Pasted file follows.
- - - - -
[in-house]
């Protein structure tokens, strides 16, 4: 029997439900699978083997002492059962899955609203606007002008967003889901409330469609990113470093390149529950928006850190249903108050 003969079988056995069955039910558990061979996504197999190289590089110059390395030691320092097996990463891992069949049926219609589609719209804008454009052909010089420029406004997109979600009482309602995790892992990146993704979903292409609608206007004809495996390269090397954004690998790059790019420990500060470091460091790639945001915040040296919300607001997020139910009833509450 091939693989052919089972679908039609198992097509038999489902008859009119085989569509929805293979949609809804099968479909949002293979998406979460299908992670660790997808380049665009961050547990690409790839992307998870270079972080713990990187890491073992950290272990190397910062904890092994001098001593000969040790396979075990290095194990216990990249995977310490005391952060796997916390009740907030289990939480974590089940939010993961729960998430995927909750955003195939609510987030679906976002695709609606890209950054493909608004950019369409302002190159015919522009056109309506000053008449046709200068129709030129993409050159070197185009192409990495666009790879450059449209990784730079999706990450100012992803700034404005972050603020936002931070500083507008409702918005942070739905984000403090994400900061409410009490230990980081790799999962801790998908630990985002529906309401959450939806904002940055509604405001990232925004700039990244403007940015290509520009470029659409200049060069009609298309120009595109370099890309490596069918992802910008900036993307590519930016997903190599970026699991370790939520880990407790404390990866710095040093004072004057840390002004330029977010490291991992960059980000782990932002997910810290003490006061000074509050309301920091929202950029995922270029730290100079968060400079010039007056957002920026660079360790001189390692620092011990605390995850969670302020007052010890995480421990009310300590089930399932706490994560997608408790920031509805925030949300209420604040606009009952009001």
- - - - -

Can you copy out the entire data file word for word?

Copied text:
[in-house]
């Protein structure tokens, strides 16, 4: 029997439900699978083997002492059962899955609203606007002008967003889901409330469609990113470093390149529950928006850190249903108050 003969079988056995069955039910558990061979996504197999190289590089110059390395030691320092097996990463891992069949049926219609589609719209804008454009052909010089420029406004997109979600009482309602995790892992990146993704979903292409609608206007004809495996390269090397954004690998790059790019420990500060470091460091790639945001915040040296919300607001997020139910009833509450 091939693989052919089972679908039609198992097509038999489902008859009119085989569509929805293979949609809804099968479909949002293979998406979460299908992670660790997808380049665009961050547990690409790839992307998870270079972080713990990187890491073992950290272990190397910062904890092994001098001593000969040790396979075990290095194990216990990249995977310490005391952060796997916390009740907030289990939480974590089940939010993961729960998430995927909750955003195939609510987030679906976002695709609606890209950054493909608004950019369409302002190159015919522009056109309506000053008449046709200068129709030129993409050159070197185009192409990495666009790879450059449209990784730079999706990450100012992803700034404005972050603020936002931070500083507008409702918005942070739905984000403090994400900061409410009490230990980081790799999962801790998908630990985002529906309401959450939806904002940055509604405001990232925004700039990244403007940015290509520009470029659409200049060069009609298309120009595109370099890309490596069918992802910008900036993307590519930016997903190599970026699991370790939520880990407790404390990866710095040093004072004057840390002004330029977010490291991992960059980000782990932002997910810290003490006061000074509050309301920091929202950029995922270029730290100079968060400079010039007056957002920026660079360790001189390692620092011990605390995850969670302020007052010890995480421990009310300590089930399932706490994560997608408790920031509805925030949300209420604040606009009952009001």